How to Make Your DIY Fly Trap from Materials

How to Make Your DIY Fly Trap from Materials: Summer is great, but the buzzing of fruit flies and chewing carpenter bees can put a damper on your summer enjoyment. While fruit flies can’t do much damage, wood-boring carpenter flies can do more than just ruin your summer. By boring into wood trim, siding, your deck, and outdoor furnishings, they can cause hundreds or even thousands of dollars in damage. Given today’s lumber prices, it makes sense to make some simple DIY fly traps to control these pests.

Fortunately, control measures for both bees and bees are fairly simple. Chances are good that you already have the water bottles necessary to make an effective DIY fly trap—they come right out of your recycling bin. And as for catching carpenter bees, all you need are basic power tools, some scrap wood, and fly-trapping containers that also come out of the recycling bin.

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Let’s say you don’t own much in the way of tools, but you want to start making some of these traps. As it turns out, making fly traps is not only easy, it’s a great way to start your DIY skills. Unlike other projects, what can be the most here? If something goes wrong, just throw it out and try again with another piece of scrap wood.

DIY fly trap

Fruit flies are common flying insects that feed on sweet and sour fruits and vegetables. In the worst case, they can go inside and lay their eggs inside. You can read more about their biology here. The goal of making a DIY fly trap is to lure these insects to their doom by placing sweet bait in a clean container with an inverted funnel insert. Flies are attracted to the lure and collect on the walls of the container and eventually die.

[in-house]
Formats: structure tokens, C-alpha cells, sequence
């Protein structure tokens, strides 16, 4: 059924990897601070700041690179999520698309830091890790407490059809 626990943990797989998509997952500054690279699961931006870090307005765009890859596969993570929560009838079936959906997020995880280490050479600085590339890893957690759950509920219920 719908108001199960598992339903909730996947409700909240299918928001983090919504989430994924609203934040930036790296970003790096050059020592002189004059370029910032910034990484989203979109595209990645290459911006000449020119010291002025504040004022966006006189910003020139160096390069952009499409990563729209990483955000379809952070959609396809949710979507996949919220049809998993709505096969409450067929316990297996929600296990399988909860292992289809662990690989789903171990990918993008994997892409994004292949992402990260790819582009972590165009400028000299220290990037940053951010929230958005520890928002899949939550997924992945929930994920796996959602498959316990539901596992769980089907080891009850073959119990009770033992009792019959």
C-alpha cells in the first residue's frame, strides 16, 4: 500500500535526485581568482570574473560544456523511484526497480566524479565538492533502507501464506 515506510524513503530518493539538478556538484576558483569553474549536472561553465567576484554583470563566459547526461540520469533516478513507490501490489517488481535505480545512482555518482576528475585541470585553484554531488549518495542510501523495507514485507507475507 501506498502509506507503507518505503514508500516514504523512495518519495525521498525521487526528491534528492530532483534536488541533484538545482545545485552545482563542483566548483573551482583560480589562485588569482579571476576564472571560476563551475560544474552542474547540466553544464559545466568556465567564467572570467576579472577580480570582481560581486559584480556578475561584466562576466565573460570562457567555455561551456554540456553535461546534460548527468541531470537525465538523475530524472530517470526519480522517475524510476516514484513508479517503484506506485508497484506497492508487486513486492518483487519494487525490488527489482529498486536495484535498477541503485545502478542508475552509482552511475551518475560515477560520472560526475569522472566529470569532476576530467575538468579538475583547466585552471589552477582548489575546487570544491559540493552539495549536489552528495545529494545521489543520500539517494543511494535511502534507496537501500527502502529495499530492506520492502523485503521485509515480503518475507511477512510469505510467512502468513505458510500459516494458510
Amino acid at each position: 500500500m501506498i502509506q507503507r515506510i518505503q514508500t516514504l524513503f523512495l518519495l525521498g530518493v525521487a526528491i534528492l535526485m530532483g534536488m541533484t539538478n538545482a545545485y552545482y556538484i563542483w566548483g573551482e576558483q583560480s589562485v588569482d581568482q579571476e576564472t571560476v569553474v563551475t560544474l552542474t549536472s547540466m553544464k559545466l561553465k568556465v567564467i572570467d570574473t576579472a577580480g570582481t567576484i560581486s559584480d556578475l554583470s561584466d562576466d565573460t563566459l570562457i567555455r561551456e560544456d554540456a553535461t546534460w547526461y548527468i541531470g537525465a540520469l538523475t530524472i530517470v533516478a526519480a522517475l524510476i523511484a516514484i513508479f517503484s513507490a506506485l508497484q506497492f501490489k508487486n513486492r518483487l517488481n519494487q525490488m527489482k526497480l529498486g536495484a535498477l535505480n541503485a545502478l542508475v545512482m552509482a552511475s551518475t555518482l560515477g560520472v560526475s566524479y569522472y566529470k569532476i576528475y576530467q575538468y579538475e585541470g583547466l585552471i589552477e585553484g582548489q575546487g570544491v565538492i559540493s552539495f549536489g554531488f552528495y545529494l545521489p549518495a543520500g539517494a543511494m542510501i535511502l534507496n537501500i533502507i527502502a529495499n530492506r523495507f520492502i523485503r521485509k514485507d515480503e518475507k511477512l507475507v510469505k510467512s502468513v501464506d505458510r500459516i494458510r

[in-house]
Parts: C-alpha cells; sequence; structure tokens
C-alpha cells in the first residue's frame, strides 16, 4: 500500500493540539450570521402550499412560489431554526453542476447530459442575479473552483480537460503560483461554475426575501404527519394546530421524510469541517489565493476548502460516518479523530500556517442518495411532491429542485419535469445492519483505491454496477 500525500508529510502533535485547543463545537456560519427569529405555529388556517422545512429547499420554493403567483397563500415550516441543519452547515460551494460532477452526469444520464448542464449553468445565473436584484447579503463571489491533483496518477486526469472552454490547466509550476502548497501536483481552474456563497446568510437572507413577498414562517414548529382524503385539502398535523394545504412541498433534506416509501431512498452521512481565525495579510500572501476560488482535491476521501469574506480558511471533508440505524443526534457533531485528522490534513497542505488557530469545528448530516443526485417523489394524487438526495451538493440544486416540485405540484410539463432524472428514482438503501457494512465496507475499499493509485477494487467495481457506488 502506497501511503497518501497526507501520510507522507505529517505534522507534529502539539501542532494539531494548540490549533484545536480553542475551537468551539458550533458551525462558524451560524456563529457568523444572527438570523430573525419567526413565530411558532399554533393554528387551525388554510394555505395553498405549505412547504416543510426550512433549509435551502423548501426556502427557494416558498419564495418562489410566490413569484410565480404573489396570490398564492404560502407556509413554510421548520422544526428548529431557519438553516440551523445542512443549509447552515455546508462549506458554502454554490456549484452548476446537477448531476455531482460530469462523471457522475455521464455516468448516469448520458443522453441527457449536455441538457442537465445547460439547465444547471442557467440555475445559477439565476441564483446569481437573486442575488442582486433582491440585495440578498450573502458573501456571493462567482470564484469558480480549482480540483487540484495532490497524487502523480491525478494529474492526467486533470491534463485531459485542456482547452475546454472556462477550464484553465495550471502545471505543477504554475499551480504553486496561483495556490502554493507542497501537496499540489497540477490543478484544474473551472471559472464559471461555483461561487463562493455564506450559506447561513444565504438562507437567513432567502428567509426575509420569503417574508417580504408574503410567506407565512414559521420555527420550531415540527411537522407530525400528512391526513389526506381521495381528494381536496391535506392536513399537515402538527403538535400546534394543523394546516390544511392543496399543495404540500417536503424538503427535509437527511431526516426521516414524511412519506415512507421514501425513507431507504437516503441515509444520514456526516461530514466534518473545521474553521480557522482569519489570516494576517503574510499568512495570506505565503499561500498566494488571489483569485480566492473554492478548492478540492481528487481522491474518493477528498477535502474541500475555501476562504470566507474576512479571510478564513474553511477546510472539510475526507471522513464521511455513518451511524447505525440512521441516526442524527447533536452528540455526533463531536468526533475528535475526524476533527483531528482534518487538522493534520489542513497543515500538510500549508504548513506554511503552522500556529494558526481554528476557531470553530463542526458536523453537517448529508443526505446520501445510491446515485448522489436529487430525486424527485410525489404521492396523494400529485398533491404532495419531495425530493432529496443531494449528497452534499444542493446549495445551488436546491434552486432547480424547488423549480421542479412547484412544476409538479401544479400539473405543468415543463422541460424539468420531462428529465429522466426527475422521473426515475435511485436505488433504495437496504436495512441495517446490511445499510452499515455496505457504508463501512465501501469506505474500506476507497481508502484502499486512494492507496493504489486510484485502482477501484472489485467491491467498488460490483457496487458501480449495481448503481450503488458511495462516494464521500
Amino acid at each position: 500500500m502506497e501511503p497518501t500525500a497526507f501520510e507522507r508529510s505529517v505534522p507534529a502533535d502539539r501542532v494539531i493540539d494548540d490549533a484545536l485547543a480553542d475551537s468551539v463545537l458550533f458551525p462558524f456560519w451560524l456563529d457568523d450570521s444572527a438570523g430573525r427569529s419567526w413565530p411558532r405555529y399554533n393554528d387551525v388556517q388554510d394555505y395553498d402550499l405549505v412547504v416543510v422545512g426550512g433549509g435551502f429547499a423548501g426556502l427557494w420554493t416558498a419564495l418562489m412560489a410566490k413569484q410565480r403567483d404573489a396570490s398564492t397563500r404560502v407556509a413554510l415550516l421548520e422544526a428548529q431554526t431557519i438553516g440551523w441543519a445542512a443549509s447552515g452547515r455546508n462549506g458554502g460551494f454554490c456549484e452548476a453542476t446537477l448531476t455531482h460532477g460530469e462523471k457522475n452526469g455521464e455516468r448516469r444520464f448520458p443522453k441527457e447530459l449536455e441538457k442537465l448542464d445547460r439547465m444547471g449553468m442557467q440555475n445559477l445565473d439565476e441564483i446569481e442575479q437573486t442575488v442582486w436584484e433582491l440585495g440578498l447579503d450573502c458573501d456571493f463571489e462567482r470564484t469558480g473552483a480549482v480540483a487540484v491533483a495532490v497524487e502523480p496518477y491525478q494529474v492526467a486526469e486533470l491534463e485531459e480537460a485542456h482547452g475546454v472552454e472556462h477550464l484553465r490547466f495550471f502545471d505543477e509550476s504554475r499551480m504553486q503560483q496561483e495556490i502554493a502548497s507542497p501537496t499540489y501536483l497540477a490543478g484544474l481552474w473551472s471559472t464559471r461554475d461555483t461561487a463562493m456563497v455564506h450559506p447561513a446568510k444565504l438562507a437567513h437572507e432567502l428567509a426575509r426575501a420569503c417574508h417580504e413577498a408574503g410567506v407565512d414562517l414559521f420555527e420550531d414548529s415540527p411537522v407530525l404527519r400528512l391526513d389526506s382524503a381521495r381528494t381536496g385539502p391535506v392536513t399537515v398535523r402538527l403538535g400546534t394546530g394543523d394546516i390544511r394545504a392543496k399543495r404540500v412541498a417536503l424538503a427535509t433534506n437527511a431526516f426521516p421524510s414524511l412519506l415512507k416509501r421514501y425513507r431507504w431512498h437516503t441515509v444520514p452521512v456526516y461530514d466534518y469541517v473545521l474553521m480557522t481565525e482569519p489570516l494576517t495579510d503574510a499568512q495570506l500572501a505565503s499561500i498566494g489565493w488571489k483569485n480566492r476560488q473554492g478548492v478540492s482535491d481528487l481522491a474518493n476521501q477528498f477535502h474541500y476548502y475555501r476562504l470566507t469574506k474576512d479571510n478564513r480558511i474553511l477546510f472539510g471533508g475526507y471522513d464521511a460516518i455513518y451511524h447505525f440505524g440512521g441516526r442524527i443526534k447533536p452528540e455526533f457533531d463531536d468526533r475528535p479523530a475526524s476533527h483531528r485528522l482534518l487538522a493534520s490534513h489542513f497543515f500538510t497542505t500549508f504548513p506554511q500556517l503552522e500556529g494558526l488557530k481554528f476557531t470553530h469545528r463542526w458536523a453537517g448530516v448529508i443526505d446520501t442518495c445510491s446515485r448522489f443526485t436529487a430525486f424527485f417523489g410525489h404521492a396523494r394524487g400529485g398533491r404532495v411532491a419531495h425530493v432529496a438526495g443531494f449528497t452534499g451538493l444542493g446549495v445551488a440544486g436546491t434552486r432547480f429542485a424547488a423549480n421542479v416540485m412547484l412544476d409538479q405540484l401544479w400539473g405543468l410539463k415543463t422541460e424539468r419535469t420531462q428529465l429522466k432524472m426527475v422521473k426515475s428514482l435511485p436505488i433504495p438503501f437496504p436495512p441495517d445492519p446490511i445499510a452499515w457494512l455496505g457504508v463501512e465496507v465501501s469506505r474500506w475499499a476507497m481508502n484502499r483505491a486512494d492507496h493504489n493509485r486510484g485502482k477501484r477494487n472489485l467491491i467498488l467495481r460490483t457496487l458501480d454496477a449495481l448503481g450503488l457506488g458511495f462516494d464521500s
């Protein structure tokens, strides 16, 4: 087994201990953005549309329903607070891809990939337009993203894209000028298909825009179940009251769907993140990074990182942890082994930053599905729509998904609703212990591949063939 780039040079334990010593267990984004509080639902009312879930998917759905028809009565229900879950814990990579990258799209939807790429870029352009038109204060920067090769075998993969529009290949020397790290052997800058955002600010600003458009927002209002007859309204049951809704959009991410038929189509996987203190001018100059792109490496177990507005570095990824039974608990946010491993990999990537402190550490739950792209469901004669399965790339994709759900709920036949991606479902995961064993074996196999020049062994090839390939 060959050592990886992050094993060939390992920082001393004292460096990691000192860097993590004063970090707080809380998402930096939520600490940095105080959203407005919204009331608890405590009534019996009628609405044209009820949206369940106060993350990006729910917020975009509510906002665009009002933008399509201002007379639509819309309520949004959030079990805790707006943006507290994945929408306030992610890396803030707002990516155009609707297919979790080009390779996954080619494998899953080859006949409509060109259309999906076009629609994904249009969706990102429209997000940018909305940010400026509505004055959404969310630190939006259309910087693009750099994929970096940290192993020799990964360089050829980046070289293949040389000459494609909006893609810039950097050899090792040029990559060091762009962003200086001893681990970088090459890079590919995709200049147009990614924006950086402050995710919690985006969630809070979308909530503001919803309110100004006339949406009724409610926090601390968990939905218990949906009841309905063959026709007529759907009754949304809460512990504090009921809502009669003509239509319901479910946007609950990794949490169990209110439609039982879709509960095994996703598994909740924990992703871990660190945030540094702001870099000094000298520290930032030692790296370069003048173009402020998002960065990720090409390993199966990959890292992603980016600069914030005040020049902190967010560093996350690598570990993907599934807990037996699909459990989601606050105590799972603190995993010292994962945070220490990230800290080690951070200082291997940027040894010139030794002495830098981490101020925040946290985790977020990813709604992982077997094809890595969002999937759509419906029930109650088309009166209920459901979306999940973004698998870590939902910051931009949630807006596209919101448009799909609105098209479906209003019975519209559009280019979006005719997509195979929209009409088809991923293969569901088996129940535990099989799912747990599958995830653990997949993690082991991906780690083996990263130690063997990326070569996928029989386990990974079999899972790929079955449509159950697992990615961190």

As for what you add to the fly attractant mix, that’s up to you. After looking at dozens of recipes online, even some written by agronomists and agronomists for the Cooperative Extension Office for Land Grant Colleges and Universities, all I can say is that any sugary mixture will work. And given how inexpensive these traps are to manufacture, you can try different combinations to see which works best on the pests in your area. In my bottle, I took apple cider, orange juice, and a dash of water and added several drops of dish detergent to reduce the surface tension of the mix, which increases its ability to trap flies. You can find two additional different blends here, in this well-produced video by organic farmer Jagmeet Singh, who, along with his wife, owns and operates Daisy Creek Farm, a 20-acre farm for you. The enterprise is where they grow fruits and vegetables. Controlling flies without pesticides

How to Make Your Own DIY Fly Trap from Materials

DIY bee net

Carpenter bees dig tunnels in wood to lay their eggs. (You can read more about their biology here.) The purpose of making a carpenter bee trap is to offer the bee some attractive softwood that has already been drilled. The bee is attracted to the pre-dug hole and follows it into the trapping container, which is in the form of a clear jar, whether glass or plastic.